Saturday, August 27, 2011

Running with the Body

I had a great time with many of you at the annual Knights 5K this morning.  A special thanks to Bill and Carol Johncock for the endless hours they put into planning this event.  Of course the race itself is secondary to the real purpose.  The Knights 5K connects the school with the community, and allows us to display the grace God has shown us with folks all over the Catawba Valley.  I don't have exact numbers on this, but it appeared that about half of those who ran the race were not from HCA.  With over 360 registered racers, this means that we had the privilege of showing almost 200 other people how the body of Jesus Christ functions in a non-traditional church setting.  Sometimes we compartmentalize our walk with the Lord so much that we forget that we are the Church, even when we are not in "church".  I am excited to continue to work with other believers as we serve the Lord through everyday life, Sunday through Saturday.  Today was no exception. 

HCA Student Runners
The Start

Here is a sight you rarely see...a man pulling a suitcase down
the road during the 5K.
Steve Reese finishing strong

p.s. - Several people asked why I did not actually run in the race today.  Truth is, I am protesting the fact that Bill will not add a category for fat junk-food eaters.  I would be dominant!  Maybe next year. 

Friday, August 26, 2011

Chuck Colson Plugs Classical Education

I thought each HCA family might be interested in reading this commentary from the August 24th publication of Chuck Colson's Breakpoint ministry.  Most of you will be familiar with Mr. Colson since he reads these commentaries each morning on Christian radio, and is highly respected in Christian circles around the country.  With our children receiving a Classical Christian education at HCA, this article should be an encouragement to us all.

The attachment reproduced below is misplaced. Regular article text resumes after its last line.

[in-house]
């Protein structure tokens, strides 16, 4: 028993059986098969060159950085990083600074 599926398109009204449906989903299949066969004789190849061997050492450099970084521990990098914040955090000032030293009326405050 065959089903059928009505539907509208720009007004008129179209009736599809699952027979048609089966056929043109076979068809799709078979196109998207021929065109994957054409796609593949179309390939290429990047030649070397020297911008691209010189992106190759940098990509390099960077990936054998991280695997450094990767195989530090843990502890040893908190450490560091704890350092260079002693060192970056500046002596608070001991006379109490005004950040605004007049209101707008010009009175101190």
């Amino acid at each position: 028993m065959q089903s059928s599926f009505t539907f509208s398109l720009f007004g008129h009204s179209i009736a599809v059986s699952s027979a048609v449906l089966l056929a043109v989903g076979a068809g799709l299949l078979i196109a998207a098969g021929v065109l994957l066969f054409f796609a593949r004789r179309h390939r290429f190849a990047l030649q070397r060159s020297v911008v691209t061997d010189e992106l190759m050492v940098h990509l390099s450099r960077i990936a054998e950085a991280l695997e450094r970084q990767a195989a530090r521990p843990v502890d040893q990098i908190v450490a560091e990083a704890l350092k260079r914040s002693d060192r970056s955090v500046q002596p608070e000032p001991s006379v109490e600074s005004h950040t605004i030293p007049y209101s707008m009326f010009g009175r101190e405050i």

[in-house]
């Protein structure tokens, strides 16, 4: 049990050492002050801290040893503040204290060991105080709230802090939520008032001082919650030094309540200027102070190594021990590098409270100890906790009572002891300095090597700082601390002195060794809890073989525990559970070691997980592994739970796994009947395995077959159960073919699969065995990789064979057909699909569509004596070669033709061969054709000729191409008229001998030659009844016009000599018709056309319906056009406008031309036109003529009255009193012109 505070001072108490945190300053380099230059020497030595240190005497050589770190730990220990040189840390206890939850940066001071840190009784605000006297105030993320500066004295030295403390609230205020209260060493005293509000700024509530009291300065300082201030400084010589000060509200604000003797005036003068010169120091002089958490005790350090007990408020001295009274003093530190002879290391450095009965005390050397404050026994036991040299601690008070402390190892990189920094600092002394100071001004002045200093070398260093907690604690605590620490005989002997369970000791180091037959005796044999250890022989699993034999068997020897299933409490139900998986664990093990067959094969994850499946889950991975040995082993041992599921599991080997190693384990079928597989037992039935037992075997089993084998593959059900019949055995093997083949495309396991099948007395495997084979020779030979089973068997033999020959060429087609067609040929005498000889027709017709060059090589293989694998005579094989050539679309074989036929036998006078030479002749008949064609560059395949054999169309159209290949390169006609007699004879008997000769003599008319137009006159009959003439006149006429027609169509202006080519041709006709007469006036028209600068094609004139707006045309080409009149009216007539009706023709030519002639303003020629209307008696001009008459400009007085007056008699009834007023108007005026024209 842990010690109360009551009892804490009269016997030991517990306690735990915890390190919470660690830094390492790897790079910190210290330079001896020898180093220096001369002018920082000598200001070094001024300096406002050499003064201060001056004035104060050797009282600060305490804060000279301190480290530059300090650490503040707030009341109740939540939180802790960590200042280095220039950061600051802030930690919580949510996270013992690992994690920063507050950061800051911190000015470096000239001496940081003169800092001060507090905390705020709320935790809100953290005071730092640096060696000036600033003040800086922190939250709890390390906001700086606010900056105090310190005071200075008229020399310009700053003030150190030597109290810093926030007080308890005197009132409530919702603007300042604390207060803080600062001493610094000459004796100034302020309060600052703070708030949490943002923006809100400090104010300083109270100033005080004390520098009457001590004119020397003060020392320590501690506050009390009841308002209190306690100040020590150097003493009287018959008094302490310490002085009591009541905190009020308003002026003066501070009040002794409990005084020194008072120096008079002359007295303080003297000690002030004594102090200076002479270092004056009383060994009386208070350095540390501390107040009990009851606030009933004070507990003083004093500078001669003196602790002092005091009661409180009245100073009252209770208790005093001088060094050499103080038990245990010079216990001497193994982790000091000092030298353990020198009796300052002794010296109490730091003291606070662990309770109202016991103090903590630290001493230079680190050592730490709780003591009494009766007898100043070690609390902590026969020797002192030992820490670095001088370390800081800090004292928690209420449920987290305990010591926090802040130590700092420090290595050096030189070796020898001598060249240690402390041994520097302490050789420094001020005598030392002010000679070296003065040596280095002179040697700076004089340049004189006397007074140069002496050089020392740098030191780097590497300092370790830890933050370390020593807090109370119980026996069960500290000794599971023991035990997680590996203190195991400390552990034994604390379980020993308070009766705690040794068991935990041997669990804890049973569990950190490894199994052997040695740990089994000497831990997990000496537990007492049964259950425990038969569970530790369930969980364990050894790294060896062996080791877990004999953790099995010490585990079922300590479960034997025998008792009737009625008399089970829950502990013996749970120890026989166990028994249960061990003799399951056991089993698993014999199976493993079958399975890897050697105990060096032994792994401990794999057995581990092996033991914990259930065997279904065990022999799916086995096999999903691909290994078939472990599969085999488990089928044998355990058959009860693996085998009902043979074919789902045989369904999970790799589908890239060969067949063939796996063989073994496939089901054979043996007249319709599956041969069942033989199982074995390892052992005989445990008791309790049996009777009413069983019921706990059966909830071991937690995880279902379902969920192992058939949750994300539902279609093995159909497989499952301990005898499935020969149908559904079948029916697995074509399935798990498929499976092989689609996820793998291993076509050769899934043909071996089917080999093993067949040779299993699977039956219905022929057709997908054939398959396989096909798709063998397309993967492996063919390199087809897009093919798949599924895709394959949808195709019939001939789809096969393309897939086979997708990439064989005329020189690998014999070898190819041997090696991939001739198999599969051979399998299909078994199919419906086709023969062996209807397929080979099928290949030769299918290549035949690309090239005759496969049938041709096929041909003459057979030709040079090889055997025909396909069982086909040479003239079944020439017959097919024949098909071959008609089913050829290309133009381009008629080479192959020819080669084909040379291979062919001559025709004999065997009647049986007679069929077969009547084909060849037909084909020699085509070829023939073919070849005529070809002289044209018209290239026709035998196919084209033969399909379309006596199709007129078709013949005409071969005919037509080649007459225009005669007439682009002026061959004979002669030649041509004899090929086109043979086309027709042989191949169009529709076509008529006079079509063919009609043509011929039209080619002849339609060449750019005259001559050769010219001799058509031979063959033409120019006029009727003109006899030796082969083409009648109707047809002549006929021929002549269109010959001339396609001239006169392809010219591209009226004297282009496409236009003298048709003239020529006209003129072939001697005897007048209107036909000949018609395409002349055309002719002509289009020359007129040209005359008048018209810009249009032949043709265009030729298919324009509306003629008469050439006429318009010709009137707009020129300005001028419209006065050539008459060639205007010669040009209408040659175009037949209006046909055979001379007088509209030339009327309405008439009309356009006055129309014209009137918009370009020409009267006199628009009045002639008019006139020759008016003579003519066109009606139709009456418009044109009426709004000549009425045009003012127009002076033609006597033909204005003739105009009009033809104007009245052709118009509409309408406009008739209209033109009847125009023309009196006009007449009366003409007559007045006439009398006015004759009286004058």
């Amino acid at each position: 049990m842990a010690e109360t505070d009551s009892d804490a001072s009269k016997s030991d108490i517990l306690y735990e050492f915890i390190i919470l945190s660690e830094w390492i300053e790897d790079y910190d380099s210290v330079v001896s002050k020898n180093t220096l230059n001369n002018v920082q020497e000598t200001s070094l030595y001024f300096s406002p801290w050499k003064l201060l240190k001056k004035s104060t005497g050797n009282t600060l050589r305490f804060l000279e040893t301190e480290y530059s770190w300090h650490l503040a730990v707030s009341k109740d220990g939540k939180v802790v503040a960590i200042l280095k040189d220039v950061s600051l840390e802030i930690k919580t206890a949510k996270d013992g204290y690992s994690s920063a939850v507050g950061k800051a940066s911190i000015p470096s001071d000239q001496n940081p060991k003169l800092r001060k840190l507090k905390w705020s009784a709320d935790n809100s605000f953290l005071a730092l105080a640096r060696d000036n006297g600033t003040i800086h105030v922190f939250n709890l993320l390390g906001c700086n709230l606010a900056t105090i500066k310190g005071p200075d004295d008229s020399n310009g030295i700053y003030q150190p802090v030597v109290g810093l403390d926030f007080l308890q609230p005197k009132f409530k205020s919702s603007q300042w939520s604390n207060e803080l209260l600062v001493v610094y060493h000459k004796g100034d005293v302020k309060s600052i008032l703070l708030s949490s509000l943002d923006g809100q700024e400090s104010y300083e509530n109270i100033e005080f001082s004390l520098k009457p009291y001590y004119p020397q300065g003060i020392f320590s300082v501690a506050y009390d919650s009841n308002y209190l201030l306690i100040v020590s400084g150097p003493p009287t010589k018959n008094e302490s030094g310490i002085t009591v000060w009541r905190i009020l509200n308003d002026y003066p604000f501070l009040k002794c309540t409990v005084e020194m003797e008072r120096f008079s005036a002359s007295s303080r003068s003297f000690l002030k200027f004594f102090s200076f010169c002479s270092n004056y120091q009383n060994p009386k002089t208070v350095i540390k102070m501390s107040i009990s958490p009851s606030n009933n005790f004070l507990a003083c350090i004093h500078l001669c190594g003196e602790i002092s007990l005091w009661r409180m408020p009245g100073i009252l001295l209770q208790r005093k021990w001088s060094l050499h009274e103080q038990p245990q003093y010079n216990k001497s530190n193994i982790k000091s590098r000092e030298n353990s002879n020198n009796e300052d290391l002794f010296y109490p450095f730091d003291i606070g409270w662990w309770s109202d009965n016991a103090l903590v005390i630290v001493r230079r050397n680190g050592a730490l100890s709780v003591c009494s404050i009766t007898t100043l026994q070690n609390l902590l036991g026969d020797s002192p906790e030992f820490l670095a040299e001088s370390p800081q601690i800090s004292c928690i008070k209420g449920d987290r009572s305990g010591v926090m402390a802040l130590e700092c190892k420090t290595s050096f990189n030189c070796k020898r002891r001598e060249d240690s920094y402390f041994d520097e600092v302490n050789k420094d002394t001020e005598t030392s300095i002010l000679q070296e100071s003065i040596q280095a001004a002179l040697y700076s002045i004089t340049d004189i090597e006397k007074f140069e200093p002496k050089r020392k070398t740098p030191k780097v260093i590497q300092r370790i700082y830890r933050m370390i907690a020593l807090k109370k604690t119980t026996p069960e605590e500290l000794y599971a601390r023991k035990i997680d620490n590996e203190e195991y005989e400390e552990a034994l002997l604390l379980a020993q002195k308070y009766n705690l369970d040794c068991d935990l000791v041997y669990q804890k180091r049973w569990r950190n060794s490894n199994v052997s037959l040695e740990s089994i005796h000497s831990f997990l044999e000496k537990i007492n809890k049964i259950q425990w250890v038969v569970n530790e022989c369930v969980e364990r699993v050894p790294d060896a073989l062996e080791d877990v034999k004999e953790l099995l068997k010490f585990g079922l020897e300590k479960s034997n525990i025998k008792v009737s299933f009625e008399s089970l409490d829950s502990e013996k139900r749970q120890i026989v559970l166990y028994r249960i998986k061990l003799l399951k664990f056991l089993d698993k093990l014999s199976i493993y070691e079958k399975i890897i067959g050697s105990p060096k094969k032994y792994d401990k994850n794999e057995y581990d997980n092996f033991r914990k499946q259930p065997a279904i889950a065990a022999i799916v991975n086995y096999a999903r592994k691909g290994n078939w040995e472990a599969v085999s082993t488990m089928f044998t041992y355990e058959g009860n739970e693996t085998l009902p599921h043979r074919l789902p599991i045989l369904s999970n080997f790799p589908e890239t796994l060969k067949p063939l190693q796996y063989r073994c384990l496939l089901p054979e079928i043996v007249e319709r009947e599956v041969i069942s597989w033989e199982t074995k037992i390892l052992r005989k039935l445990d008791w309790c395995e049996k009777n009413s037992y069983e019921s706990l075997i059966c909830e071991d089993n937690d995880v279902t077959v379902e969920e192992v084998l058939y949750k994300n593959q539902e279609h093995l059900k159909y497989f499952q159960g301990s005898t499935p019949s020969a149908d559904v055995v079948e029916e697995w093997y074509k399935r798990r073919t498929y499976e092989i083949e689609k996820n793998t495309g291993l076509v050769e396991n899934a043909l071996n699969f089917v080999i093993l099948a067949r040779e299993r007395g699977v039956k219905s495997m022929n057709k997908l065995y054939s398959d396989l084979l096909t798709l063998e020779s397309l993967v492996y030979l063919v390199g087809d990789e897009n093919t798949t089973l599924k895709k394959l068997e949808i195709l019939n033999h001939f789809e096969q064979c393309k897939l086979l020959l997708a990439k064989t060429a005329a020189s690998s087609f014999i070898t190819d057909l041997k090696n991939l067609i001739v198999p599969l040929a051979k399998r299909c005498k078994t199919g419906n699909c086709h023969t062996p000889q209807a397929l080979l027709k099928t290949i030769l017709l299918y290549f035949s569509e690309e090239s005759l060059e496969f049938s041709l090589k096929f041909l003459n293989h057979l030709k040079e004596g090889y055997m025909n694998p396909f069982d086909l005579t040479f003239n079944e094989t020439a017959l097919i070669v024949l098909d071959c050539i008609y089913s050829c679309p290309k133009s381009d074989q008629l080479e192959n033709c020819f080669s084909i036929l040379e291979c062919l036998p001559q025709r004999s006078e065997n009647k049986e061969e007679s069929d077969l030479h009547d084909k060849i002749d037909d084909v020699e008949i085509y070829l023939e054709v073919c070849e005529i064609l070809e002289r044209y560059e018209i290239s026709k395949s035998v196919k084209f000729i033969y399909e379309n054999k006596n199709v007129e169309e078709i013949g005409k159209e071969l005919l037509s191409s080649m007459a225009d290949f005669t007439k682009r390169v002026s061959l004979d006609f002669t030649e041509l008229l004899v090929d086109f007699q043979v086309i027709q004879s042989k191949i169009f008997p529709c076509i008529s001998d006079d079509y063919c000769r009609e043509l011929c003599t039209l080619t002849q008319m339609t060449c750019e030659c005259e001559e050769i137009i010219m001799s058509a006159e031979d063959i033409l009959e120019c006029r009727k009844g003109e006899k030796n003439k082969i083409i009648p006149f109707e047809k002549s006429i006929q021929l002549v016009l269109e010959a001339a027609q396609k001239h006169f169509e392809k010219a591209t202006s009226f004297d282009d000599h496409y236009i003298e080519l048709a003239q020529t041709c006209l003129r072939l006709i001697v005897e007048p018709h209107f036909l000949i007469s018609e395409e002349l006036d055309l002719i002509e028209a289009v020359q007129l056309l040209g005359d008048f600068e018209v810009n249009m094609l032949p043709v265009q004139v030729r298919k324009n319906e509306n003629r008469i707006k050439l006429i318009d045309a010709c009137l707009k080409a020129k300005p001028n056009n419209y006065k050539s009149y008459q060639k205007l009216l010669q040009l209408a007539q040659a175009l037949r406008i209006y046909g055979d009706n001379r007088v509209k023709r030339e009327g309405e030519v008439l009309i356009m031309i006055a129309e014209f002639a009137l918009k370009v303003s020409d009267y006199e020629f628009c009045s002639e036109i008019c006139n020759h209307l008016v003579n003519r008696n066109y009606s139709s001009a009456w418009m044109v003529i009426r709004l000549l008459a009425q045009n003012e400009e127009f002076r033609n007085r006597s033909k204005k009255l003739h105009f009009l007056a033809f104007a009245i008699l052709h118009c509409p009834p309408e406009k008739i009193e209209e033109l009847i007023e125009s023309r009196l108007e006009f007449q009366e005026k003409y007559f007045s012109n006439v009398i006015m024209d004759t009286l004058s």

This is the link to the "2 Minute Warning" he refers to in the article:
Classical Schools

Back to a Better Education

Rating: 4.50

School's out for the summer. But let's do a little thinking about modern education -- how it's failed us and what alternatives we have.
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Chuck  Colson
     In a 1947 speech, the great British writer Dorothy Sayers asked, “Has it ever struck you as odd . . . that today, when the proportion of literacy throughout Western Europe is higher than it has ever been, people should have become susceptible to the influence of advertisement and mass propaganda to an extent hitherto unheard of and unimagined?”
     Sayers then went on to wonder whether it’s simply because of the rise in mass communications — or something worse.  “Do you sometimes have an uneasy suspicion,” she asked, “that the product of modern educational methods is less good than he or she might be at disentangling fact from opinion and the proven from the plausible?”
     I certainly do have that suspicion. So-called “modern” education was already failing students in Sayers’s time, and it certainly is today.  That’s why so many people, including Christians, misunderstand facts, or they're swayed by specious arguments, or they have no idea how to properly express ideas in ways that are coherent and believable. Modern America is rife with the telltale signs of miseducation.
     Today on my "Two-Minute Warning," which I urge you to watch at, I talk about how modern education developed, how it is undermined by moral relativism, and how, exactly, it differs from what is called classical education.
     What is a classical education? Classical education advocate Susan Wise Bauer puts it this way: “Classical education depends on a three-part process of training the mind. The early years of school are spent in absorbing facts, systematically laying the foundations for advanced study. In the middle grades, students learn to think through arguments. In high school . . . they learn to express themselves.
     Classical education uses natural developmental stages to train students to discern between true and false facts, understand good and bad arguments, and develop the ability to turn their thoughts in to intelligent words. What more could we hope for our kids?
     It’s the kind of education that prepares men and women for all areas of life. Plumbers, engineers, executives, housewives all will have to sort out facts and arguments and make themselves understood.
     Classical education also trains young minds to think holistically about life. Most modern education is compartmentalized. Classical education teaches that astronomy is related to economics is related to philosophy. Truth in this model forms a rational whole, which is at the heart of a coherent worldview.